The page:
It is not unusual for me to find deer antler sheds around my fields and pastures, such as the ones pictured above. I try to keep a sharp eye out for them in the fall, particularly when I am using the tractor to bush-hog our fields. Why the sharp lookout?
In the photograph above there is a small tine from a deer antler that I keep on my desk. It reminds me of the day I found it, lodged in the sidewall of a perfectly good rear tractor tire. Seeing as this tine cost me about $400.00, I figure that it can at least serve as a paper weight for a short period of penitence.
We find the sheds so often that I thought I would begin to mount them and display them on a wall. I was in Bass Pro Shop in Springfield, Missouri about 5 years ago, when I saw an antler mounting kit for sale at a reasonable price. I bought one, and soon had a pair of shed antlers proudly on display above my office desk, as you can see in the photograph above.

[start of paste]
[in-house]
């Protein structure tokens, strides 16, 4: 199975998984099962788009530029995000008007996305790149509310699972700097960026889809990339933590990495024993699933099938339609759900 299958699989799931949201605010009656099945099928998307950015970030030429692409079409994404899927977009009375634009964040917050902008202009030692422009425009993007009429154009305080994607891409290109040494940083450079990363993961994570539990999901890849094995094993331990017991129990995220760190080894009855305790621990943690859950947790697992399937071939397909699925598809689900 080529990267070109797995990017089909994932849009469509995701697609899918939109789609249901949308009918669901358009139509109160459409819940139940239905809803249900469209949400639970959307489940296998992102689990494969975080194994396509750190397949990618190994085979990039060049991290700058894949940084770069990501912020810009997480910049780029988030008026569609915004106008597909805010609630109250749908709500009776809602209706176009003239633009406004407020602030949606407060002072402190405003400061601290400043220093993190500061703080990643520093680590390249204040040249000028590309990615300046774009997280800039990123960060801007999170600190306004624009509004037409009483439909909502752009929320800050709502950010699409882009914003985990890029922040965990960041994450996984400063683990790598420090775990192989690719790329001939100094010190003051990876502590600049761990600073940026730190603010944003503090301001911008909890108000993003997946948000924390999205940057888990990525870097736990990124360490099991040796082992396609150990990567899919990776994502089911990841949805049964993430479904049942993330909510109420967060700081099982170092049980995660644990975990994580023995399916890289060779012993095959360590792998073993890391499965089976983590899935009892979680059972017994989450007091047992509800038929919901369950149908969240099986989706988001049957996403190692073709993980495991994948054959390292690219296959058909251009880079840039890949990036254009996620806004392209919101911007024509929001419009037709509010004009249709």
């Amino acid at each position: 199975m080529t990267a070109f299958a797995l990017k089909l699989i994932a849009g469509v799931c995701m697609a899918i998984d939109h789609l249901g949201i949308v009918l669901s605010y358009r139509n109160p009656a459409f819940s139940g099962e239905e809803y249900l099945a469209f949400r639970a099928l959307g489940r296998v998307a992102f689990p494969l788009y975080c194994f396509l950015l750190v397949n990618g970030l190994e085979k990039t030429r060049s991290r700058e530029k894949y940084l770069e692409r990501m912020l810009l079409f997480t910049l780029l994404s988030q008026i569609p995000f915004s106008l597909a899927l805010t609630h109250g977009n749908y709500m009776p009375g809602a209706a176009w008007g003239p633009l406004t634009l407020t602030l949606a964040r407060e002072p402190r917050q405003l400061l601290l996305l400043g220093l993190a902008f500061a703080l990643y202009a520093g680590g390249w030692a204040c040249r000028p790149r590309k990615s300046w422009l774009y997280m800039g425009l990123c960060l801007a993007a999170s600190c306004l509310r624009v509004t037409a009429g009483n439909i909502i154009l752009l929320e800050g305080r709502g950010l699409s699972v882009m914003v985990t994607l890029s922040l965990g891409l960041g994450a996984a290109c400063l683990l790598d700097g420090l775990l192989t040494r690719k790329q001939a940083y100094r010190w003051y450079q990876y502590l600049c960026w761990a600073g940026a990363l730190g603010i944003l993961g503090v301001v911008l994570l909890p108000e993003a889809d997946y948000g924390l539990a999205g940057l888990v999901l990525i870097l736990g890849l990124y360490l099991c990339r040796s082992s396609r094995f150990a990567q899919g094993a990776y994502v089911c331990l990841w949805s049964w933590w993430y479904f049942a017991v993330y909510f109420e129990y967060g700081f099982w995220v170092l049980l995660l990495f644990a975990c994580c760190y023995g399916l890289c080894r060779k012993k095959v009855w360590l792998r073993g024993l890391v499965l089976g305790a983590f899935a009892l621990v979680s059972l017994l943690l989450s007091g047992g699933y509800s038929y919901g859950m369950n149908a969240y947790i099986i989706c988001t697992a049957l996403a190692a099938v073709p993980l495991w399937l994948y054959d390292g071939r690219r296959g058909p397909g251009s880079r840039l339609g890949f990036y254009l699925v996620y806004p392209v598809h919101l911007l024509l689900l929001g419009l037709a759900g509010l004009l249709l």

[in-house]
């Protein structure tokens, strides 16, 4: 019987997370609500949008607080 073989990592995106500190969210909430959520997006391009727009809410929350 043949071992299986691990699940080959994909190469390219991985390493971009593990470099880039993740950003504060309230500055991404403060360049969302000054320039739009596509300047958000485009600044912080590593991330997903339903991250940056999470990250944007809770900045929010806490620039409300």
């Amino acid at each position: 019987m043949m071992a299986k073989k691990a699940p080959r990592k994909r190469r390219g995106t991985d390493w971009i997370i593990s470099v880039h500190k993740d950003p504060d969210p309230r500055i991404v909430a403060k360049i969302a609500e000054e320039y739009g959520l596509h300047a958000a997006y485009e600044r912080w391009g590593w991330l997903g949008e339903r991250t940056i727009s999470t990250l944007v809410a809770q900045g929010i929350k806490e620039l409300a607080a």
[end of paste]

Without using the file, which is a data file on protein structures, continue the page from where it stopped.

Something looked peculiar with the antlers I had hanging on the wall, but I couldn’t quite put my finger on what it might be. Then, one day as I was browsing through some deer photographs, it dawned on me – the antlers hanging on my wall looked odd because I had mounted them upside down!
Oops! I was about to climb up on my desk to retrieve the plaque with the mis-mounted antlers, when it occurred to me that it might be fun to leave them as they were, and see how long it would take until somebody noticed the error in my faulty craftsmanship. To date (about 5 years now) no one has said a thing. I wonder how long this streak will run?
This mistake could have been avoided if only the antlers appeared in my pastures and fields just like the ones I found today –
I ran across this specimen as I was performing a few grounds keeping chores today. You can clearly see the correct orientation of the antlers relative to the skull on this young buck. There is no way even a dummy like me could botch this up ;)
I am surmising that this buck was relatively young, as there were no missing teeth, and the teeth looked to be sharp and undamaged. Various other skeletal remains were located in the vicinity of this skull. Perhaps he was brought down by a pack of coyotes, and then the carcass picked clean by vultures and other critters.